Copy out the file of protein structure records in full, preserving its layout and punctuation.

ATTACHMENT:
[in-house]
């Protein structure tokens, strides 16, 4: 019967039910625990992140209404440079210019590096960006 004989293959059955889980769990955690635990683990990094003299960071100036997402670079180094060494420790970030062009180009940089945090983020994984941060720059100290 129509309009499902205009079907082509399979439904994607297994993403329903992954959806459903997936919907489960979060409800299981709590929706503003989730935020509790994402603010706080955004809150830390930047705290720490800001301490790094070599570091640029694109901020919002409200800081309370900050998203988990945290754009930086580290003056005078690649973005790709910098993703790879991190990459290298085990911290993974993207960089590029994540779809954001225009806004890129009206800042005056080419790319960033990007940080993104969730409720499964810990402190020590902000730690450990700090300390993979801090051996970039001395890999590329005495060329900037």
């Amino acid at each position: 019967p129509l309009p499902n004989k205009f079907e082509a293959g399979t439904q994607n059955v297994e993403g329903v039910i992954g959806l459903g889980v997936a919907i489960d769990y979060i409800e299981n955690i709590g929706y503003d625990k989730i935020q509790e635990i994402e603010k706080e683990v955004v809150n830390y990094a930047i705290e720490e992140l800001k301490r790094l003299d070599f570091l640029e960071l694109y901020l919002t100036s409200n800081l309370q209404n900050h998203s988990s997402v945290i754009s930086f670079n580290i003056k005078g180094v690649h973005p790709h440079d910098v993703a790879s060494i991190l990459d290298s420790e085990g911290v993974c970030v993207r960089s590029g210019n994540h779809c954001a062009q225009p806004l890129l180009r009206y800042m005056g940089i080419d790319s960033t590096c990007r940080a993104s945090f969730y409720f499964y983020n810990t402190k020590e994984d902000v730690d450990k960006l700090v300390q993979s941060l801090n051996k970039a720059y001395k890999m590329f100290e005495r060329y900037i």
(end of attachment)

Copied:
[in-house]
């Protein structure tokens, strides 16, 4: 019967039910625990992140209404440079210019590096960006 004989293959059955889980769990955690635990683990990094003299960071100036997402670079180094060494420790970030062009180009940089945090983020994984941060720059100290 129509309009499902205009079907082509399979439904994607297994993403329903992954959806459903997936919907489960979060409800299981709590929706503003989730935020509790994402603010706080955004809150830390930047705290720490800001301490790094070599570091640029694109901020919002409200800081309370900050998203988990945290754009930086580290003056005078690649973005790709910098993703790879991190990459290298085990911290993974993207960089590029994540779809954001225009806004890129009206800042005056080419790319960033990007940080993104969730409720499964810990402190020590902000730690450990700090300390993979801090051996970039001395890999590329005495060329900037």
């Amino acid at each position: 019967p129509l309009p499902n004989k205009f079907e082509a293959g399979t439904q994607n059955v297994e993403g329903v039910i992954g959806l459903g889980v997936a919907i489960d769990y979060i409800e299981n955690i709590g929706y503003d625990k989730i935020q509790e635990i994402e603010k706080e683990v955004v809150n830390y990094a930047i705290e720490e992140l800001k301490r790094l003299d070599f570091l640029e960071l694109y901020l919002t100036s409200n800081l309370q209404n900050h998203s988990s997402v945290i754009s930086f670079n580290i003056k005078g180094v690649h973005p790709h440079d910098v993703a790879s060494i991190l990459d290298s420790e085990g911290v993974c970030v993207r960089s590029g210019n994540h779809c954001a062009q225009p806004l890129l180009r009206y800042m005056g940089i080419d790319s960033t590096c990007r940080a993104s945090f969730y409720f499964y983020n810990t402190k020590e994984d902000v730690d450990k960006l700090v300390q993979s941060l801090n051996k970039a720059y001395k890999m590329f100290e005495r060329y900037i």